Description of the picture:
Free Horse Racing in Rome – Theodore Gericault. 1817. Paper on canvas. 40 5 x sixty cm
Gericault arrives in Italy in a very gloomy mood – after Waterloo in France, the Bourbons return to power, and now Napoleon’s supporters suffer persecution. The mood of French society leaves much to be desired. Someone hastily immigrated, someone hid, someone managed to be executed.
In one thousand eight hundred and sixteen, Gericault was in Rome. Here he visits museums, copies the majestic painters and becomes an eyewitness to the Roman carnival. As part of the celebration, races were organized on Corso Street, where free horses participated (without harness).
The painter made the greatest memory of the start, or rather the second in front of him. Gericault already loved horses, but here he saw in their feral guise – strong stallions were trying to get ahead, strong young men kept them a little. It was almost impossible to harness this power. The delighted master immediately conceived a picture where this irreconcilable struggle of an animal and a man would find its embodiment.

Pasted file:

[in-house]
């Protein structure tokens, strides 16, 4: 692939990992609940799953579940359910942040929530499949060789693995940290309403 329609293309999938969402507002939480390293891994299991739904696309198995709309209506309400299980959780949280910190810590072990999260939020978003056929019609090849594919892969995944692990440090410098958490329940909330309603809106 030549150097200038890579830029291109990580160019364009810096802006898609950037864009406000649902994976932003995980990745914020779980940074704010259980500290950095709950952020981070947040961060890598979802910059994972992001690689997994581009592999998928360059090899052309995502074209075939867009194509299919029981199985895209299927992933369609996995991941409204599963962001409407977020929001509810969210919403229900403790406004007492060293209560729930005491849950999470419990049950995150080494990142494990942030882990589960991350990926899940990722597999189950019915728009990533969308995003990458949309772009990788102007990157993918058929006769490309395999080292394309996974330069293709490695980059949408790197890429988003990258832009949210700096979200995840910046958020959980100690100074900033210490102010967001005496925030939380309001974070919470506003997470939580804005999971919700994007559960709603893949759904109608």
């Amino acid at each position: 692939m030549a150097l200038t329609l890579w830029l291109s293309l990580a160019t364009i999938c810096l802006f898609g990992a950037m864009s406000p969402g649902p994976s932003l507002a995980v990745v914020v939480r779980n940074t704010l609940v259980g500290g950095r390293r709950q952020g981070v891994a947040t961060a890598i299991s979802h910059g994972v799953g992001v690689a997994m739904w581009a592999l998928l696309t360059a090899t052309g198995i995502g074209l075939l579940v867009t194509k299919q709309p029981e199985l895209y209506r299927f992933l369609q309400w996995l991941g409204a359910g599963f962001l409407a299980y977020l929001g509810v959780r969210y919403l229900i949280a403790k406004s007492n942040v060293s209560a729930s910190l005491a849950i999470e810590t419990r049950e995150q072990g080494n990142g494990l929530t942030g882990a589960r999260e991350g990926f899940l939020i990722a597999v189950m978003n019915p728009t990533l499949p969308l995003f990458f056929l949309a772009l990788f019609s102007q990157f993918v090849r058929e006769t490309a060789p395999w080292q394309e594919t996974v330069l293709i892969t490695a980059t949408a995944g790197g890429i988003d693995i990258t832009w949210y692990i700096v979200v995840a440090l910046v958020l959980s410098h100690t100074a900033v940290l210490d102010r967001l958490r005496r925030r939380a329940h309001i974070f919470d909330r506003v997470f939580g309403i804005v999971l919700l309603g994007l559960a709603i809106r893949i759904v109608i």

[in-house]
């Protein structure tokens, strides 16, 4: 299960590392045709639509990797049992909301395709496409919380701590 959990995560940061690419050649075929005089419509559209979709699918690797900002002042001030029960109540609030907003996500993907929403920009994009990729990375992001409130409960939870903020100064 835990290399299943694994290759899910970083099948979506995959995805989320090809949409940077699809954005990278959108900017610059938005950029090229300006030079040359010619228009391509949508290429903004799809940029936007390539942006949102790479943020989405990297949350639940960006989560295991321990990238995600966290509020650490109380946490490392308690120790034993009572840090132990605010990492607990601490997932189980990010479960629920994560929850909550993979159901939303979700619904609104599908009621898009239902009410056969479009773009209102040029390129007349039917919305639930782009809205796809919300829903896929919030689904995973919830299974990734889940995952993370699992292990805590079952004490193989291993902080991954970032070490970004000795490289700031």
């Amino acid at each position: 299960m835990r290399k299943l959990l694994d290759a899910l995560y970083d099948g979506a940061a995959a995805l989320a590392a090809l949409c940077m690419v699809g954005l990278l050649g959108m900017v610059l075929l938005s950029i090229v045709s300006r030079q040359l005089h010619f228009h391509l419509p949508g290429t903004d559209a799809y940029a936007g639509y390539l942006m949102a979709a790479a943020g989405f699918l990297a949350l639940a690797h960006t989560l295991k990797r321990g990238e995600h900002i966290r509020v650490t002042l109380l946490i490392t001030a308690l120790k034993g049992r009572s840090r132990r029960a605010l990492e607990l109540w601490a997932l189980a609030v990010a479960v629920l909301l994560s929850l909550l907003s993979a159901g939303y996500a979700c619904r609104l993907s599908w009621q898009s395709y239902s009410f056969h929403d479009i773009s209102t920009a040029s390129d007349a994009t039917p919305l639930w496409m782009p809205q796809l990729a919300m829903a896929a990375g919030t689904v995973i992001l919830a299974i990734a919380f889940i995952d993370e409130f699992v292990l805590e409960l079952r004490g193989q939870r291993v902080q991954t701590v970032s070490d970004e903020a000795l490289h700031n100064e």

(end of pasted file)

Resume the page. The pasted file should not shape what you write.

But first, 10 sketches were made, the composition was thought out, and then meticulously transferred to the canvas. We see a mixture of human bodies and horse bodies. They are connected together by force and muscle. Another second and the horses will break loose, rushing along the street, overtaking each other.
The creator uses to a greater extent the dark spectrum, resorting to his favorite technique – contrasting highlighting of areas, thus placing accents in such a way.
The composition is complex. Gericault skillfully and harmoniously combines the majestic building elements, moreover, on different planes (middle and distant), people and animal heroes, written in a lively manner.
This is some kind of evil dramatic fate: the artist who admired the horses and sang them in his own paintings, they specifically destroyed. The awkward horse threw off the rider, and Gericault received a serious spinal injury, which, ultimately, immobilized him and led to early death. The romantic artist died at 30 three years old …"